About the Streicker Fund


UPDATE: As of April 8, 2021, Yale University now permits sponsored international travel under the following conditions:

  • you must be fully vaccinated and obtain approvals required under existing university policies and processes
  • Students who wish to engage in university sponsored travel for the purpose of research must obtain the approval of the Off-Campus Research and Fieldwork Committee
  • In addition to research travel being approved by the Off-Campus Research and Fieldwork Committee, as a YLS student or recent graduate you must adhere to our policy below, as we deem any travel abroad during the pandemic to require additional care and review. 

Please read the YLS-Funded International Research Travel Policy for further instructions.

 

The Streicker Fund for Student Research provides support for academic projects requiring international travel. These projects must be for credit and supervised by YLS appointed faculty; they need not be graded. Examples include field research, in-country interviews with relevant stakeholders, and archival research. Research trips are typically conducted during extended academic recesses (e.g., summer or winter break).

For frequently asked questions pertaining to international academic research, see FAQ Document.

For additional YLS funding support in international research please visit here.

Application information


Students should contact the following people to discuss project proposals prior to submitting an application:

  • Research involving international travel: Mindy Jane Roseman, Director of International Law Programs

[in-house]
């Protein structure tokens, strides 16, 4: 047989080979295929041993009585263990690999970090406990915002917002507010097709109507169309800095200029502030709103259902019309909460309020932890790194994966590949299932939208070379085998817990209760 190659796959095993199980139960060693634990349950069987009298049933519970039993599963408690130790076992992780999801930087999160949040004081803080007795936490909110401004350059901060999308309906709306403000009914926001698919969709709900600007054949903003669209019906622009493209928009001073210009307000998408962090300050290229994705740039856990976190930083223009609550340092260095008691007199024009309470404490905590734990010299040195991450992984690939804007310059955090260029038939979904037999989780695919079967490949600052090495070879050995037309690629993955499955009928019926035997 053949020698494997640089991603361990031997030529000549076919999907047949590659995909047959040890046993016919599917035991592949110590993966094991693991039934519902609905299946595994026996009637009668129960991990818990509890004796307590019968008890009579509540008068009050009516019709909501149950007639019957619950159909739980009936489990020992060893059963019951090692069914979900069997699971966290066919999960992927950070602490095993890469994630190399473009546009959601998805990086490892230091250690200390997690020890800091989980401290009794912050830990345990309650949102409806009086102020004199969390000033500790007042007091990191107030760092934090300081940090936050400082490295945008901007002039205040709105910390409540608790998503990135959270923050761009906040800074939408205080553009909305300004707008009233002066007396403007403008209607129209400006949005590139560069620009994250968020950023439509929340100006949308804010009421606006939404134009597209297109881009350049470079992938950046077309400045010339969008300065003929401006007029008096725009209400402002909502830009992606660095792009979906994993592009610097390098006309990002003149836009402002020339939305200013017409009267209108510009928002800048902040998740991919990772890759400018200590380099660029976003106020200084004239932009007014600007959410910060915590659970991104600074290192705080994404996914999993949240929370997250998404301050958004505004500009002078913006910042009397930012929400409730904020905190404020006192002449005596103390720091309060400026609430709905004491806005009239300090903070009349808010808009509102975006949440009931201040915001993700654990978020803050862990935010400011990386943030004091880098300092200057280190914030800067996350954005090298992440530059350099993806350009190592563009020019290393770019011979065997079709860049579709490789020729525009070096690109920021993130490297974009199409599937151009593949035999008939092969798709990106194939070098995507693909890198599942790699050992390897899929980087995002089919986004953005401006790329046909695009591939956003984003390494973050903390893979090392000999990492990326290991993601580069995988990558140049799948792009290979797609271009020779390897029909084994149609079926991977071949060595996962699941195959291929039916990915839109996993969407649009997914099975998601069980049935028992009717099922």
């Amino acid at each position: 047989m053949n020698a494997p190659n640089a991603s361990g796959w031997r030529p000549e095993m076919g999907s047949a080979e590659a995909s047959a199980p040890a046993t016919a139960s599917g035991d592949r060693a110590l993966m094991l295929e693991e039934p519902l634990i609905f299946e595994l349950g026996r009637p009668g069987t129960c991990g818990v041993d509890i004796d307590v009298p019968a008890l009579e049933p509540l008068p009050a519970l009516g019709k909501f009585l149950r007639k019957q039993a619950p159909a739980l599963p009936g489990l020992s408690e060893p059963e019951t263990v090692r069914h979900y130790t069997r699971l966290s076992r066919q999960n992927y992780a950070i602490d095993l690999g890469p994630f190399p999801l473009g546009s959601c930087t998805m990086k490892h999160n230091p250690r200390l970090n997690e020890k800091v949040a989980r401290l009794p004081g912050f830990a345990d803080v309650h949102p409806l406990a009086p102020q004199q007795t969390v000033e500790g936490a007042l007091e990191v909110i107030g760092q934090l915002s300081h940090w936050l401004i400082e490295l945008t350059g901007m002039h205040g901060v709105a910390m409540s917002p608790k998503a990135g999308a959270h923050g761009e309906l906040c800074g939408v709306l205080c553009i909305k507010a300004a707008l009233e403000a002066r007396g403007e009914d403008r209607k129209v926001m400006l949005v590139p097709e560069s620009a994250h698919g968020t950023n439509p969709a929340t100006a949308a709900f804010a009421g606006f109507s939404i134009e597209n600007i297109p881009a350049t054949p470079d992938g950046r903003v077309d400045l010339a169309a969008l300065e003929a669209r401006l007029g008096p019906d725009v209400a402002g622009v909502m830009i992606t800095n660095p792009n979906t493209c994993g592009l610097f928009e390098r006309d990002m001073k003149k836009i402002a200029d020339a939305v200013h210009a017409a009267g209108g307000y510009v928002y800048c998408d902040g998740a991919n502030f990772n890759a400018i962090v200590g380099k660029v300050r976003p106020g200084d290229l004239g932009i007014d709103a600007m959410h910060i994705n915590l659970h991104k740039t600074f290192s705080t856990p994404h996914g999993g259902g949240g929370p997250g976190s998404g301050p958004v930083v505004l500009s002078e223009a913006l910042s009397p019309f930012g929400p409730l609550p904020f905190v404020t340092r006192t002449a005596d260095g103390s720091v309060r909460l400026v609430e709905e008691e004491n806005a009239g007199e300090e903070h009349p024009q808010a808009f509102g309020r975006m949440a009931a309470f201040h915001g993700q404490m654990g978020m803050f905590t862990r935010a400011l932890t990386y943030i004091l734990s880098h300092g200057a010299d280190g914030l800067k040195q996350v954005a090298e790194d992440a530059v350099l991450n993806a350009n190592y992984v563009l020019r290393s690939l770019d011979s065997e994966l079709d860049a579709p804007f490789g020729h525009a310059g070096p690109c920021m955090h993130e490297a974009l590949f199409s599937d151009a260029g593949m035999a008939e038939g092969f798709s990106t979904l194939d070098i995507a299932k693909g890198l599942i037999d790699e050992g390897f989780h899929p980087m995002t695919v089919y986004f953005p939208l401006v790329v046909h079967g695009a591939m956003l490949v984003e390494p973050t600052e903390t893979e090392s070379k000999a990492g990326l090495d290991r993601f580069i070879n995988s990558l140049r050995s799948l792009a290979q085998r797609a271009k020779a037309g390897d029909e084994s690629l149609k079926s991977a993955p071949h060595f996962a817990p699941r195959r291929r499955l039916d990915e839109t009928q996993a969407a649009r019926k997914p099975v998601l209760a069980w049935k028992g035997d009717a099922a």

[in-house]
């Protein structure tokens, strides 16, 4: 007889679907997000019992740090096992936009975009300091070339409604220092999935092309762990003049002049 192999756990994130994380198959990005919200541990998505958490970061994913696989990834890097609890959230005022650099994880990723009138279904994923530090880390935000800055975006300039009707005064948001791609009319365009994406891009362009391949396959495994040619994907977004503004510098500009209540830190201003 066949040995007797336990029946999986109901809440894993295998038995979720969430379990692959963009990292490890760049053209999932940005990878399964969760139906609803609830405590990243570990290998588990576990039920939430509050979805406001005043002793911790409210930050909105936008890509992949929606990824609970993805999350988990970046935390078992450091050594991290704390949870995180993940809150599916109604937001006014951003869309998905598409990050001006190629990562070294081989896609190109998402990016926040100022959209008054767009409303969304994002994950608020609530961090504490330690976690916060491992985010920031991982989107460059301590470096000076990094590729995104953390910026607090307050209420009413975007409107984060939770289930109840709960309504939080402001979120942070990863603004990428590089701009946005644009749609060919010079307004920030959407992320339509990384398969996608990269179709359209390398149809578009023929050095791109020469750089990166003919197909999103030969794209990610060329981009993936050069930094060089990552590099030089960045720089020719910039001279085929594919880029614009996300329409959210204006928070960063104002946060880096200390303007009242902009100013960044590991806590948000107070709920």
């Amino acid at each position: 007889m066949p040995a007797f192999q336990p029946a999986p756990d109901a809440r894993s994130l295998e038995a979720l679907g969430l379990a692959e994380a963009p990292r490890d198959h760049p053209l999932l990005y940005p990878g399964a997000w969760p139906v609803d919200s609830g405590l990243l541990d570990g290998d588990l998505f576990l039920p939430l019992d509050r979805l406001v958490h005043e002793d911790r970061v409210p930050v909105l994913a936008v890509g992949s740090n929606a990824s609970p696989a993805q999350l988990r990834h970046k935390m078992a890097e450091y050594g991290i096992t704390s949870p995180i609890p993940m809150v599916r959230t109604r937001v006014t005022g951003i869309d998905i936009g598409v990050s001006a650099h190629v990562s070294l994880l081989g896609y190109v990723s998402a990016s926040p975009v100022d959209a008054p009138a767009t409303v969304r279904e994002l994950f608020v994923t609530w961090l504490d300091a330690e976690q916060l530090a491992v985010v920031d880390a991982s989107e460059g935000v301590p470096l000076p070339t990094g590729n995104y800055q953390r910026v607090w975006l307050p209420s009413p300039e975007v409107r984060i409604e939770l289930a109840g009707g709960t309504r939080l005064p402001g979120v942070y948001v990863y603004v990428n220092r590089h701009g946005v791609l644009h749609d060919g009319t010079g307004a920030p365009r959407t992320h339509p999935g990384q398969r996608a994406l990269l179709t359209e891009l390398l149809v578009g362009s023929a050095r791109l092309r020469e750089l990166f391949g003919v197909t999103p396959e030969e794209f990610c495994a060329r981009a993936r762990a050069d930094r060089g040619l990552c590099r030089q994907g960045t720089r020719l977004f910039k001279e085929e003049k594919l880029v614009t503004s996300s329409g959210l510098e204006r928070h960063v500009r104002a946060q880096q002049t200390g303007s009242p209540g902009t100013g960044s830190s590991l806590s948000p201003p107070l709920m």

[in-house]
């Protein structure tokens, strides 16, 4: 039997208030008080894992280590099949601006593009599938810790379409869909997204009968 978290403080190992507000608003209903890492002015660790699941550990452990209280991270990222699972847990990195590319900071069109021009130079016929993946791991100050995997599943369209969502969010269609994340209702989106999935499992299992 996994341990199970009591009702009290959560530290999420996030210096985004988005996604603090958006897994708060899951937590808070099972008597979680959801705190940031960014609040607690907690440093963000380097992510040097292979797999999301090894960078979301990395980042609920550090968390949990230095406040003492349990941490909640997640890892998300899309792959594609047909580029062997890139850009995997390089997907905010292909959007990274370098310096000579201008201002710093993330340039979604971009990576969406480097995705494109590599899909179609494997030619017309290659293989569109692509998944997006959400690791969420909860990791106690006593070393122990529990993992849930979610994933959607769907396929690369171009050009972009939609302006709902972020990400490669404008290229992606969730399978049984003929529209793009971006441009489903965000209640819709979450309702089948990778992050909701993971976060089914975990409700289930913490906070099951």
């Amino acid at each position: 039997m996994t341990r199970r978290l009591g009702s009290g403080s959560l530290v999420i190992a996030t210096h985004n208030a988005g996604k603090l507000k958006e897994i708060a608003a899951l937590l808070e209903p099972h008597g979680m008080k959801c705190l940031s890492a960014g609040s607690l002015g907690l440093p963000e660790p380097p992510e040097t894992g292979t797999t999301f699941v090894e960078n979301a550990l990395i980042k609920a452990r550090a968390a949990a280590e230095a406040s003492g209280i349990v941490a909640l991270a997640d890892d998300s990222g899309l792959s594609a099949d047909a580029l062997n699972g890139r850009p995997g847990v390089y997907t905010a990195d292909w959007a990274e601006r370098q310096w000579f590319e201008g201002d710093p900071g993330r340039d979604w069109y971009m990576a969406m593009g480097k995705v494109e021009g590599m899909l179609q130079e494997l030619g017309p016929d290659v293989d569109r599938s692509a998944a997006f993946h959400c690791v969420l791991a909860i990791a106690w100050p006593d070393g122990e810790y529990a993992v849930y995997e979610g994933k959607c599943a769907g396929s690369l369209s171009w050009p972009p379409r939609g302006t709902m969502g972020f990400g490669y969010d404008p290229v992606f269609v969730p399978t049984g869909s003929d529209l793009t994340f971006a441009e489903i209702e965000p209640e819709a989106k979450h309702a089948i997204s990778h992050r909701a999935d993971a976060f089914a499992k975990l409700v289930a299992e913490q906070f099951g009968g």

• Research conducted domestically:

    • Graduate students: Ryan Harrington, Associate Director for Graduate Education

    • JD students: Chloe Bush, Director of Student Affairs

Students seeking support for academic research should apply through a single application, with the exception of graduate students applying for domestic research funding. Those graduate students should contact Allegra di Bonaventura for a separate application form.

Read the YLS-Funded International Research Travel Policy

Streicker Scholars and Projects


2019-2020 Streicker Scholars and Projects

Pirzada Ahmad ’21, Derrick Rice ’21, Ramis Wadood ’21 – Turkey 

Pirzada, Derrick, and Ramis traveled to Istanbul, Turkey with the goal of immersing themselves in its cultural and social constructions of qualified, restricted citizenship and national security threats through in-country interviews, archival research, and field research. 

Esther Araya ’20 - Ethiopia

Esther traveled to Addis Ababa, Ethiopia to understand the implementation process of Ethiopia’s recent Refugee Proclamation through interviews with various stakeholders. 

Michael Avi-Yonah ’21 – Hong Kong

Michael traveled to Hong Kong to research nationality law at the British National Archives. The focus of his project was on developing a normative framework for state obligations to prevent statelessness through denationalization in the context of the 1961 Convention on the Reduction of Statelessness. 

Joshua Blecher-Cohen ’20 – England

Josh spent three weeks in London at the United Kingdom’s National Archives to investigate the early English use of writs of habeas corpus to resolve child custody disputes. 

Kristen Bourgeois ’20 – Netherlands and Denmark

Kristen traveled to Netherlands and Denmark to initially get a first-hand look at criminal justice reform in the two countries. 

Simon Brewer ’20 and Alex Lichenstein ’20 – South Africa